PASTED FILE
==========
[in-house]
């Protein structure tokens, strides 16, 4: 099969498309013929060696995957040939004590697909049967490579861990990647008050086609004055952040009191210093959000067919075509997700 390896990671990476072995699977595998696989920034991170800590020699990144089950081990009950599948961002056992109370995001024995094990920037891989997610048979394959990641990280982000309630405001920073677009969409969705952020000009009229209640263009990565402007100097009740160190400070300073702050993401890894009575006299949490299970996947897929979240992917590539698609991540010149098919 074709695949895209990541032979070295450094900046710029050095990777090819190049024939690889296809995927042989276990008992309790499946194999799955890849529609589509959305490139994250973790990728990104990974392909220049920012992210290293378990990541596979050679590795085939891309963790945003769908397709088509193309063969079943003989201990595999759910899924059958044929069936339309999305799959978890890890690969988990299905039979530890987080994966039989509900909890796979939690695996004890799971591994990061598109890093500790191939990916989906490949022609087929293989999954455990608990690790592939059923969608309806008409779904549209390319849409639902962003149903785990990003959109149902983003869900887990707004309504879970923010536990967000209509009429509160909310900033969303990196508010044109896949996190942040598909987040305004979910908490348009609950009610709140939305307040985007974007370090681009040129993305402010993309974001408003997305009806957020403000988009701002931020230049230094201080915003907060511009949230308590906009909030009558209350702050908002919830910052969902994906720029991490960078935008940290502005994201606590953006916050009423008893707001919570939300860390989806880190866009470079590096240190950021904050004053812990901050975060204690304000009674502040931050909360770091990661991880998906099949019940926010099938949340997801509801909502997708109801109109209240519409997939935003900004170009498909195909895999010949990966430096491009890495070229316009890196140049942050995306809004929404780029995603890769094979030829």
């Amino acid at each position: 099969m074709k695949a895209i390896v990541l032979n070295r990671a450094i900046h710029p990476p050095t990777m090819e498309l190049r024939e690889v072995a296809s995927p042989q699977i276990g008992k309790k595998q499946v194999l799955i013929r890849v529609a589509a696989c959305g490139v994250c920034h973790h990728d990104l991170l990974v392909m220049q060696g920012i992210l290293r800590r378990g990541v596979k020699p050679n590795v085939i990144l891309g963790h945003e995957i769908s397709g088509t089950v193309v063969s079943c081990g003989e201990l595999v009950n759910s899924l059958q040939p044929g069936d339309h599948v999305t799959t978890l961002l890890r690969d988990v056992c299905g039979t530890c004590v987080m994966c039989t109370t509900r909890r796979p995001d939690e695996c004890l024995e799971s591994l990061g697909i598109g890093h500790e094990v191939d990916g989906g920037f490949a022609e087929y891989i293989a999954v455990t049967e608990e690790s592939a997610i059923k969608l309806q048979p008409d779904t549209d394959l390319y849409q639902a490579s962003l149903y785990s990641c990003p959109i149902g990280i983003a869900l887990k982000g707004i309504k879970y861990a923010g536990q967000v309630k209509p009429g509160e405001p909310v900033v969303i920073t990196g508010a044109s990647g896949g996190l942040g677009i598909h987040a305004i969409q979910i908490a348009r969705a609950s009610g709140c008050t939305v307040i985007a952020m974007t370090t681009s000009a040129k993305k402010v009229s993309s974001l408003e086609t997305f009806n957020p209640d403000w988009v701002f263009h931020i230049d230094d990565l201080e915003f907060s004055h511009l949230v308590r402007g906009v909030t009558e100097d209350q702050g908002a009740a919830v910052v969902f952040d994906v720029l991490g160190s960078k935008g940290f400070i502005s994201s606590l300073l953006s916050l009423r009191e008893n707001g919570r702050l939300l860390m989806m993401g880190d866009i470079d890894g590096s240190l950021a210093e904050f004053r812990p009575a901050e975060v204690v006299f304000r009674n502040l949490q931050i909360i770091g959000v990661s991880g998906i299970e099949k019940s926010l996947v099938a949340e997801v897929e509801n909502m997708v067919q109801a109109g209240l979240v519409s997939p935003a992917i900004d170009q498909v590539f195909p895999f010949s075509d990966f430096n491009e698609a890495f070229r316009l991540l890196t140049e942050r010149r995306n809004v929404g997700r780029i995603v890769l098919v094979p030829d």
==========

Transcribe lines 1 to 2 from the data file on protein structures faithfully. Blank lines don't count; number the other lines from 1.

[in-house]
């Protein structure tokens, strides 16, 4: 099969498309013929060696995957040939004590697909049967490579861990990647008050086609004055952040009191210093959000067919075509997700 390896990671990476072995699977595998696989920034991170800590020699990144089950081990009950599948961002056992109370995001024995094990920037891989997610048979394959990641990280982000309630405001920073677009969409969705952020000009009229209640263009990565402007100097009740160190400070300073702050993401890894009575006299949490299970996947897929979240992917590539698609991540010149098919 074709695949895209990541032979070295450094900046710029050095990777090819190049024939690889296809995927042989276990008992309790499946194999799955890849529609589509959305490139994250973790990728990104990974392909220049920012992210290293378990990541596979050679590795085939891309963790945003769908397709088509193309063969079943003989201990595999759910899924059958044929069936339309999305799959978890890890690969988990299905039979530890987080994966039989509900909890796979939690695996004890799971591994990061598109890093500790191939990916989906490949022609087929293989999954455990608990690790592939059923969608309806008409779904549209390319849409639902962003149903785990990003959109149902983003869900887990707004309504879970923010536990967000209509009429509160909310900033969303990196508010044109896949996190942040598909987040305004979910908490348009609950009610709140939305307040985007974007370090681009040129993305402010993309974001408003997305009806957020403000988009701002931020230049230094201080915003907060511009949230308590906009909030009558209350702050908002919830910052969902994906720029991490960078935008940290502005994201606590953006916050009423008893707001919570939300860390989806880190866009470079590096240190950021904050004053812990901050975060204690304000009674502040931050909360770091990661991880998906099949019940926010099938949340997801509801909502997708109801109109209240519409997939935003900004170009498909195909895999010949990966430096491009890495070229316009890196140049942050995306809004929404780029995603890769094979030829």